2. Data Collation or Preparation: Once the data has been collected, the next step is to collate or organize the information in a coherent and systematic manner. This process involves arranging the data, ensuring completeness and accuracy, and recording the facts derived from the collected information.
    3. Data Input Stage: This stage involves inputting the sorted and prepared data into the processor. This task can be carried out by a computer operator using various computer input devices such as keyboards, mice, joysticks, light pens, trackballs, scanners, graphic tablets, microphones, optical character readers (OCR), bar code readers, and optical mark readers (OMR).
    4. Data Processing: In this stage, various calculations such as arithmetic operations (+, x, /) or logical operations (>, <, =) are performed, and new data is generated as a result. Data is also processed in different ways such as classifying or grouping, sorting, summarizing, etc.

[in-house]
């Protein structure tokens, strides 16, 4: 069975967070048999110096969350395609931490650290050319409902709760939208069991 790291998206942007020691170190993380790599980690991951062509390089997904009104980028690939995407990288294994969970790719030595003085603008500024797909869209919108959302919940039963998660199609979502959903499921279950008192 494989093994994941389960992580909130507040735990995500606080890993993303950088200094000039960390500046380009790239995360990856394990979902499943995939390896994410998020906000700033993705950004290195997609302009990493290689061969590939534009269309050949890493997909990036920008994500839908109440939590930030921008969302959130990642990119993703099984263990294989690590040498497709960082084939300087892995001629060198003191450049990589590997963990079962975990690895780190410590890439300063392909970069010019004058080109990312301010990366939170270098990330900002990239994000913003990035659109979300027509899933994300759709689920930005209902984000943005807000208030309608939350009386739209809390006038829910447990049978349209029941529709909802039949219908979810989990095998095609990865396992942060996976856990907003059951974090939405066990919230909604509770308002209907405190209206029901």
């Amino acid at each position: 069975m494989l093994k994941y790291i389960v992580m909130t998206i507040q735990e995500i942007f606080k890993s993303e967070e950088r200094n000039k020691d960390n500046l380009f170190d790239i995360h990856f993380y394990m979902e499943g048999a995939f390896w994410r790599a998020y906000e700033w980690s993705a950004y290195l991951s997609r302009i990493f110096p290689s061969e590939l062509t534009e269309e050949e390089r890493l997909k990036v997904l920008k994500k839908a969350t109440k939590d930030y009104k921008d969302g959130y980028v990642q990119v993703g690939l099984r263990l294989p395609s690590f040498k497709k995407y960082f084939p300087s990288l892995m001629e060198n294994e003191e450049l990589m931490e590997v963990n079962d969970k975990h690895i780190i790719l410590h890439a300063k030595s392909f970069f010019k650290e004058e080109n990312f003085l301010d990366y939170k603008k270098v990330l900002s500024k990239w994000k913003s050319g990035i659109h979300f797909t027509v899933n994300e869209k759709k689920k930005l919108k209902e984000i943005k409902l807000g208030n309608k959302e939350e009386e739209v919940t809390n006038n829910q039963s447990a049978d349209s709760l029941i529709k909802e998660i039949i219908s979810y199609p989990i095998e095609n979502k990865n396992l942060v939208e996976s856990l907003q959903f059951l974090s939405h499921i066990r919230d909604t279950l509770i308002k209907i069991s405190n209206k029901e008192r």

5. Storage Stage: After processing, the information obtained is then stored. It can be stored internally or on different storage media such as magnetic disks (hard disks), floppy disks, external drives, etc.
    6. Output Storage: This stage involves presenting the information obtained from previous stages in a readable and understandable form. Reports are written and kept as output storage, and information can be displayed in various formats such as text, diagrams, sound, video, etc. The aim is to provide or produce information that is useful and relevant for a particular purpose